Finally, some of the rules aren't clear. The Teenager (yes, there's a monster called the Teenager, hee hee) can redirect "attacks" to other players, but the word "attack" is never used in the instructions. I had to look up the Kickstarter and fortunately someone else had asked (she can redirect Scare-offs to other players, which makes more sense).

Generally, though, it's a fun little game and has enough depth of gameplay to be worth keeping, which isn't true of a lot of "cute" games.

Michelle and Jenn, building monsters. 

Keep? Yes.

Friday, August 10, 2018

Movie #472: The Next Karate Kid

The Next Karate Kid is the fourth movie in the series, starring Noriyuki "Pat" Morita, Hillary Swank, Michael Ironside, Chris Conrad, and Michael Calivieri. It's pretty awful.

Daniel-san has departed for...well, we don't know (and I didn't see Part III so I don't know where they left it). Mr. Miyagi (Morita) travels to Boston to receive a medal for his WWII service, and winds up staying with the widow of an Army pal (Constance Towers, the widow, not the pay). He meets her orphaned teenage granddaughter Julie (Swank), who is way angry and lashing out because her parents died. Miyagi sends Louisa back to California while he stays and takes care of the house, to give them a little time apart.

Julie's high school is run by the evil Dugan (Ironside) and his evil band of evil "teens" (seriously, exactly no one in this movie passes for a high school student), and is on the verge of getting expelled because...Dugan runs this joint, I guess? She winds up getting involved with Eric (Conrad), but then gets suspended for two weeks and Miyagi takes her to a Buddhist monastery where she learns karate, and then comes home and goes to prom with Eric, but that winds up in a fight between her and Ned (Calivieri, the head evil teen, who just straight-up assaulted her earlier in the movie). She beats him handily, but then Dugan starts going nuts, so Miyagi steps in and whups his ass.

OK, where to start. First of all, Karate Kid at least established the characters and spent time on the relationship between Daniel and Miyagi, but also gave Daniel some agency and let him fuck up a bit. Here, Julie spends a lot of time getting blackmailed by everyone, and not just Ned ("come with me to the docks or I'll have you kicked out of school"), but also Eric ("say you'll miss me or I won't feed your pet hawk") and even Miyagi ("do your homework or I won't teach you karate"). Also, Julie shifts from angry and nigh-feral to calm and contemplative by spending time at the monastery and repeating Miyagi's fortune-cookie wisdom, and that's on-brand for the series, at least, but part of that shift involves wearing skirts and becoming more feminine, and that's kind of an issue?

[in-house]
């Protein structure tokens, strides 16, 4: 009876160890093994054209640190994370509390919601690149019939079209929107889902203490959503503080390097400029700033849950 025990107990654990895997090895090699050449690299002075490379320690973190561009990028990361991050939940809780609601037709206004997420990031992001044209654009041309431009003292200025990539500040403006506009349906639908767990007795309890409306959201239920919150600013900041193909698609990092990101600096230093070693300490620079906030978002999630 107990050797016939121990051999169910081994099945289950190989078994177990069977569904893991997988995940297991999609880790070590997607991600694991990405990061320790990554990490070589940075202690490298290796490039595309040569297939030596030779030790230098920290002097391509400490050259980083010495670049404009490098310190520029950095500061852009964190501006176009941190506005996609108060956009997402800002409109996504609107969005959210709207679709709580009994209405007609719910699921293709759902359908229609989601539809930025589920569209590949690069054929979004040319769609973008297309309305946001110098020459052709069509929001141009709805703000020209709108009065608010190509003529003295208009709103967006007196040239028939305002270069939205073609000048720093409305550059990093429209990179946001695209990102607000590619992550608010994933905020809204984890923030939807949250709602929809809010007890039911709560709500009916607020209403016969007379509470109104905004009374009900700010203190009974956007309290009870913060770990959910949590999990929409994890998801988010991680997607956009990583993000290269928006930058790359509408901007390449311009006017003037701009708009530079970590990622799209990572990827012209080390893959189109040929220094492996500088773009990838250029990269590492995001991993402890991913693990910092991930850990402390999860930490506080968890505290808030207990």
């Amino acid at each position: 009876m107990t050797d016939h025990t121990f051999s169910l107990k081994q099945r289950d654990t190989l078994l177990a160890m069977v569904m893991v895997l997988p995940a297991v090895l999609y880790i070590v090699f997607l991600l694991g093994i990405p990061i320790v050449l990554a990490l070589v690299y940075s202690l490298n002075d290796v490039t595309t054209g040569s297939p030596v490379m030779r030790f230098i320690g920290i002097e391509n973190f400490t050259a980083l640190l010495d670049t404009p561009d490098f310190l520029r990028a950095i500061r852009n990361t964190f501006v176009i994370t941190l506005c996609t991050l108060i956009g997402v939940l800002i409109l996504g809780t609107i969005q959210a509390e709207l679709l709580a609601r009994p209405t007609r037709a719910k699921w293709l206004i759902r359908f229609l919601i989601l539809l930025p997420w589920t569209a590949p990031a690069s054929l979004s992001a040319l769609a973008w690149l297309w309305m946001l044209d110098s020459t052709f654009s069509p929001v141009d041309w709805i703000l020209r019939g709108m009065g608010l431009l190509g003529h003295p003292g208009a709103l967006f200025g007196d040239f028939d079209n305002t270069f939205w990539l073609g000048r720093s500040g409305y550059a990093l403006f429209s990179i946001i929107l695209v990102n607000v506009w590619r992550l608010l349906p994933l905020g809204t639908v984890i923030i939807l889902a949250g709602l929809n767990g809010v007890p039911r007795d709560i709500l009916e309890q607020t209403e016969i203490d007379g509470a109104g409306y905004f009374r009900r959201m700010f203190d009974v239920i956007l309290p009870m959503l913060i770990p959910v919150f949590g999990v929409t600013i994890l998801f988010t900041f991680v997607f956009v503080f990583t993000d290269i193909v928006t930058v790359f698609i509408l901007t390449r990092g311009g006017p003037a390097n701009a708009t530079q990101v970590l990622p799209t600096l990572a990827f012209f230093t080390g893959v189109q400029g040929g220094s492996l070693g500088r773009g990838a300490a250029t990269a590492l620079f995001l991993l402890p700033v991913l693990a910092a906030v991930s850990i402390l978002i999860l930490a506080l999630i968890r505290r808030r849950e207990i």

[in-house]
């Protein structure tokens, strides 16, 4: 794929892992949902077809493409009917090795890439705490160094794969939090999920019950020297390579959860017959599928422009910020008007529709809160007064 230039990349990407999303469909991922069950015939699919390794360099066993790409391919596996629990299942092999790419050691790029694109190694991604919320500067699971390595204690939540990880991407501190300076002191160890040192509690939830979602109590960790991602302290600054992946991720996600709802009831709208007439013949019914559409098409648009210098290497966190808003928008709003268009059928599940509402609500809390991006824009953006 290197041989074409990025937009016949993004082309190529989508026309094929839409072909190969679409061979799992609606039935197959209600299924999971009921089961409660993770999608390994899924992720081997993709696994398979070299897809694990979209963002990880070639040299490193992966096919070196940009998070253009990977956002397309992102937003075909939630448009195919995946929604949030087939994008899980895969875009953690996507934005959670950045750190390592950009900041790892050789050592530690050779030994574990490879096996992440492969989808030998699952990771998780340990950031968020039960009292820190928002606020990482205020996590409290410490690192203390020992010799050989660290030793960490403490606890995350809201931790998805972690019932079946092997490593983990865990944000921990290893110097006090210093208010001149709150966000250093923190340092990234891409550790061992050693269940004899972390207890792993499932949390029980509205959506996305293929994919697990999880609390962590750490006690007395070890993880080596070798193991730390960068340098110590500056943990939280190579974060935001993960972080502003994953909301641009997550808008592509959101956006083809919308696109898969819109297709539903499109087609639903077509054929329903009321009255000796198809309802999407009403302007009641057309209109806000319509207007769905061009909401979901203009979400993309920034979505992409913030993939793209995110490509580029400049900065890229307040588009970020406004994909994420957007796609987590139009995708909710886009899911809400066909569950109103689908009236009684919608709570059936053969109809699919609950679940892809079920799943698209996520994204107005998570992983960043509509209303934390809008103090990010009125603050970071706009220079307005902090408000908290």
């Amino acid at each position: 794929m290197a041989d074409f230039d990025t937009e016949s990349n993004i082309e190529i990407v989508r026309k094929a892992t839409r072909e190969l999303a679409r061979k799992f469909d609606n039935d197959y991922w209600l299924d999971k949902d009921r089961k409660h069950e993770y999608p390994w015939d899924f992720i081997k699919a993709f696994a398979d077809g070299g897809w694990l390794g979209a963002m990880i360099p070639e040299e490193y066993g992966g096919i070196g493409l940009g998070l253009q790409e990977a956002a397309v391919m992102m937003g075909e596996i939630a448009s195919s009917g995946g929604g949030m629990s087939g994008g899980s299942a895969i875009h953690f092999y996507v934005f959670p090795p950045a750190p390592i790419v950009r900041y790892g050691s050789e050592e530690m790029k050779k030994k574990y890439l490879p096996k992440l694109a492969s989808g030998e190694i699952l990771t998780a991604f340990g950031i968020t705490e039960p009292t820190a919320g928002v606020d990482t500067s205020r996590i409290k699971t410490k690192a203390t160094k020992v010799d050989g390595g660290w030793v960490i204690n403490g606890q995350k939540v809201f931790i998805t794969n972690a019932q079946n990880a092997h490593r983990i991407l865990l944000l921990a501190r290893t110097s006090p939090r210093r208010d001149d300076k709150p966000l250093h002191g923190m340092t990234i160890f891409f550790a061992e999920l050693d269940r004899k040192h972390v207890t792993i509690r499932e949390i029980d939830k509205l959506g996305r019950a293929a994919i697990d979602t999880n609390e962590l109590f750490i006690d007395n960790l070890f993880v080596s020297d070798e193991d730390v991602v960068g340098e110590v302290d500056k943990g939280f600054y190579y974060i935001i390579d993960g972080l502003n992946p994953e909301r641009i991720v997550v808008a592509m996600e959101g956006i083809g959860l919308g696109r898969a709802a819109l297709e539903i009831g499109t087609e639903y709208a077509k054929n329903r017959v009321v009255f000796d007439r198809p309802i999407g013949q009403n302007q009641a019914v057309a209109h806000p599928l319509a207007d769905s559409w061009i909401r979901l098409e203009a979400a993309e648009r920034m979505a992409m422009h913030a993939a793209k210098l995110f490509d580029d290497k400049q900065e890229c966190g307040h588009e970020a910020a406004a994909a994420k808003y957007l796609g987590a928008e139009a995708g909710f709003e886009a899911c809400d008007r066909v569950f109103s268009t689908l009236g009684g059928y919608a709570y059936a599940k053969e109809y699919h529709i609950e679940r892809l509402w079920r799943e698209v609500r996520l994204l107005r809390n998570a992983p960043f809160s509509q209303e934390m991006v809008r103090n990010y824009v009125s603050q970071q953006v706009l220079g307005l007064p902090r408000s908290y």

But the thing I find strangest is Miyagi's "final battle" against Dugan. I think it's mostly because the writers figured the audience was a-hankerin' to see Miyagi kick ass, but like, not really? The series has always been about Miyagi teaching his student karate, and the application of those lessons not just in a fight, but in life. But there's none of that here, it's just Julie beating up one dude, and then Dugan refusing to let it drop, so Miyagi has to "save" her by finishing the fight.

Possible I'm giving this more analysis than it needs, but that's kind of what I do. Anyway, the script is weak, the humor is trite, the performances are kind of overwrought (even from Swank, who's actually a good actress), and the only one who seems like he's in the right place is Ironside, who's kind of made a career of playing "scenery-chewing asshole."

My Grade: D-
Rewatch Value: IINSIAIFWT

Next up: Night at the Museum

Tuesday, August 7, 2018

A Week Ago, We Played Blades

Dammit. I really meant to do this before we left for GenCon Ah, well.

So! Last time, the scoundrels did some stabbing with their blades in the dark. This time, they kinda took it easy; we didn't start a new score, just did a bunch of prep.

Part of the issue is that the heat is very much in Saigon Doskovol; the crew's wanted level is high and they're trying to avoid spending a year in prison. They decide to take a couple of months off, spending some coin to take some downtime action. Copper lowers the Heat level a bit, while One-Eye works on installing and calibrating her new eye. Cage works to get back in Lord Penderyn's good graces, and Siren does some training.

From there, the crew starts to look at how to expand their operation. They toy with the notion of finally dealing with Cricket and getting a luxury fence, with expanding the Ruby and getting a tavern, with expanding their turf, or with finding a cover operation. Given that their exploits of late have gotten loud, they decide to pursue the latter.

They talk about muscling in on a goat-carriage operation like the one that Copper's cousin runs. They ask Grull about it (Grull is a cabbie and he works for someone, but he's tight-lipped about whom), and he mentions that taking over such an operation isn't hard, if you're willing to be mean about it. They also hear about a strange new boat that's out on the canals, that no one is messing with.

The crew spends some time following and investigating this boat, and in their information gathering they learn that it seems to be surveying - it's taking samples and readings in places in the canals where the currents are strange. The crew discusses a few options; some of them don't want to mess with it (Cage's contact Flint says that it might be a conspiracy with powerful people above it, or it might just be basic government stuff that takes years to do its study and never pans out), while others figure that having a boat that no one messes with because it's beneath their notice might be useful.

At the end of the day, they decide it's worth a look, so they decide to forge (or steal) the papers that the boat is using. They discover that the staff disembarks to eat in Nightmarket, and choose that as their point of infiltration. Next time, we'll see how that plays out.